Pelvic Inflammatory Disease – Causes, Symptoms, Preventions And Treatments

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Pelvic Inflammatory Disease, commonly called PID, is an infection of the female reproductive organs. PID is one of the most serious complications of a sexually transmitted disease in women: It can lead to irreversible damage to the uterus, ovaries, fallopian tubes, or other parts of the female reproductive system, and is the primary preventable cause of infertility in women.

What Causes Pelvic Inflammatory Disease?Normally, the cervix prevents bacteria that enter the vagina from spreading to the internal reproductive organs. If the cervix is exposed to a sexually transmitted disease — such as gonorrhea and/or chlamydia — the cervix itself becomes infected and less able to prevent the spread of organisms to the internal organs. PID occurs when the disease-causing organisms travel from the cervix to the upper genital tract. Untreated gonorrhea and chlamydia cause about 90% of all cases of PID. Other causes include abortion, childbirth, and pelvic procedures.

What Are the Symptoms of Pelvic Inflammatory Disease?

The symptoms of PID can vary, but may include the following:

1. Dull pain or tenderness in the stomach or lower abdominal area, or pain in the right upper abdomen.

2. Abnormal vaginal discharge that is yellow or green in color or that has an unusual odor.

3. Painful urination.

4. Chills or high fever.

5. Nausea and vomiting.

6. Pain during sex.

What Puts a Person at Risk for Pelvic Inflammatory Disease?

There are several things which would put a woman at risk for PID, including:

Women with sexually transmitted diseases — especially gonorrhea and chlamydia — are at greater risk for developing PID.

Women who have had a prior episode of PID are at higher risk for another episode.

Sexually active teenagers are more likely to develop PID than are older women.

Women with many sexual partners are at greater risk for sexually transmitted diseases (STDs) and PID.

Some studies suggest that douching may contribute to PID. Douching may push bacteria into the upper genital tract and may mask the discharge that could alert a woman to seek medical attentionn

Treatments
If the findings of your exam or tests suggest PID, treatment is started immediately.

1. Antibiotics. The initial treatment for mild cases of PID usually consists of one or more antibiotic medications taken by mouth. More significant cases can be treated with a combination of intravenous and oral antibiotics. If treatment is not effective, if you cannot take antibiotics by mouth, or if the infection is severe, you may need to be hospitalized to receive medication intravenously (directly into a vein).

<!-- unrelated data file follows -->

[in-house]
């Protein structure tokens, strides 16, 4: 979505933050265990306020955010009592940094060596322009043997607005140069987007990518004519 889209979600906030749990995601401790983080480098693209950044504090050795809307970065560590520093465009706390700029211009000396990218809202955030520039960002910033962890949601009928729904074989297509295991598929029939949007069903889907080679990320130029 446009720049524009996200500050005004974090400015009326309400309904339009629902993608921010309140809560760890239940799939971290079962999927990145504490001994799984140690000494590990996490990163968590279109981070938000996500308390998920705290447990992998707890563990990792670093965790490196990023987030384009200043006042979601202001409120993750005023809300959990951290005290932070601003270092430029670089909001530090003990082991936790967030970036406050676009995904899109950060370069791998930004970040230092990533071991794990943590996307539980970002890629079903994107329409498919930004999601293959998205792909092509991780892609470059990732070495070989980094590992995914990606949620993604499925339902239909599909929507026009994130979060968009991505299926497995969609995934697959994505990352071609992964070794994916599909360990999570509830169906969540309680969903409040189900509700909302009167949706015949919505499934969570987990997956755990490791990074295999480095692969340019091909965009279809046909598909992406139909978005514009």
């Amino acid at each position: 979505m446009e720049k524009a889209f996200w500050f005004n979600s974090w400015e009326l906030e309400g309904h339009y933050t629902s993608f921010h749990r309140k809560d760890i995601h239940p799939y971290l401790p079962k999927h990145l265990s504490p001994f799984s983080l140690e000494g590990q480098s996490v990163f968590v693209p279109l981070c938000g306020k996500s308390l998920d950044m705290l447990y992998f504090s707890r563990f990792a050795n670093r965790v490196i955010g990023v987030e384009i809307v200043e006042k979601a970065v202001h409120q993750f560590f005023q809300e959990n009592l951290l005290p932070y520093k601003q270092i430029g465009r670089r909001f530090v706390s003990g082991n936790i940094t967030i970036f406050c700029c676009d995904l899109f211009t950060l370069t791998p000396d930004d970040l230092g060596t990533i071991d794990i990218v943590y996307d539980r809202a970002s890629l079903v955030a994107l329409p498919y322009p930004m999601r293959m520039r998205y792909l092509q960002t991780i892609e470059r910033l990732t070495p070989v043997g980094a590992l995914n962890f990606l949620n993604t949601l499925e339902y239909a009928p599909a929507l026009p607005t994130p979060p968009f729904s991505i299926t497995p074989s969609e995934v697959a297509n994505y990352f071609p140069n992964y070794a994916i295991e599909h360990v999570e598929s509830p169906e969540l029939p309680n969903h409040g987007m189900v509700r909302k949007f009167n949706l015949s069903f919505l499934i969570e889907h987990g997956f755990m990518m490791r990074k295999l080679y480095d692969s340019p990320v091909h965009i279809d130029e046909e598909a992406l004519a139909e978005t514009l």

If you are diagnosed with PID, your sexual partner(s) also must be treated even if they do not have any symptoms. Otherwise, the infection will likely recur when you have sex again.

2. Surgery. When PID causes an abscess (when the inflamed tissue forms a collection of pus), antibiotics are no longer as effective. Surgery is often needed to remove the abscesses (or the organ with the abscess) to prevent them from rupturing and causing widespread infection throughout the pelvis and abdomen. Depending on the conditions, this may be done with a laparoscope (a thin, lighted instrument) or with a procedure in which the doctor opens the abdomen to view the internal organs (laparotomy). Both techniques are major surgical procedures and are performed under general anesthesia (you are put to sleep).

If abscesses have formed on the uterus or ovaries, your doctor may recommend hysterectomy (removal of the uterus) or oophorectomy (removal of the ovaries).

3. Another surgical procedure that could be recommended to treat chronic pain when there is no infection, inflammation, or abscess present are those that involve nerve ablation (destruction) surgeries. In these types of surgeries the nerves which provide sensation to the organs in the pelvis are removed or destroyed. In the hands of an experienced surgeon, these procedures can be effective in eliminating pain

Can Pelvic Inflammatory Disease Be Prevented?
PID is completely preventable. The number one cause of PID is untreated STDs (also called STIs, sexually transmitted infections). Steps you can take to prevent PID include:

1. Avoid multiple sexual partners.

2. Use barrier methods of birth control (condoms and/or a diaphragm) and spermicides — even if you use birth control pills.

3. Avoid IUDs if you have multiple sexual partners.

4. Seek treatment immediately if you notice signs of PID or any sexually transmitted disease, including unusual vaginal discharge, pelvic pain, or bleeding between periods.

5. Have regular gynecologic check-ups and screenings since many cervical infections can be identified and treated before they spread to the internal reproductive organs

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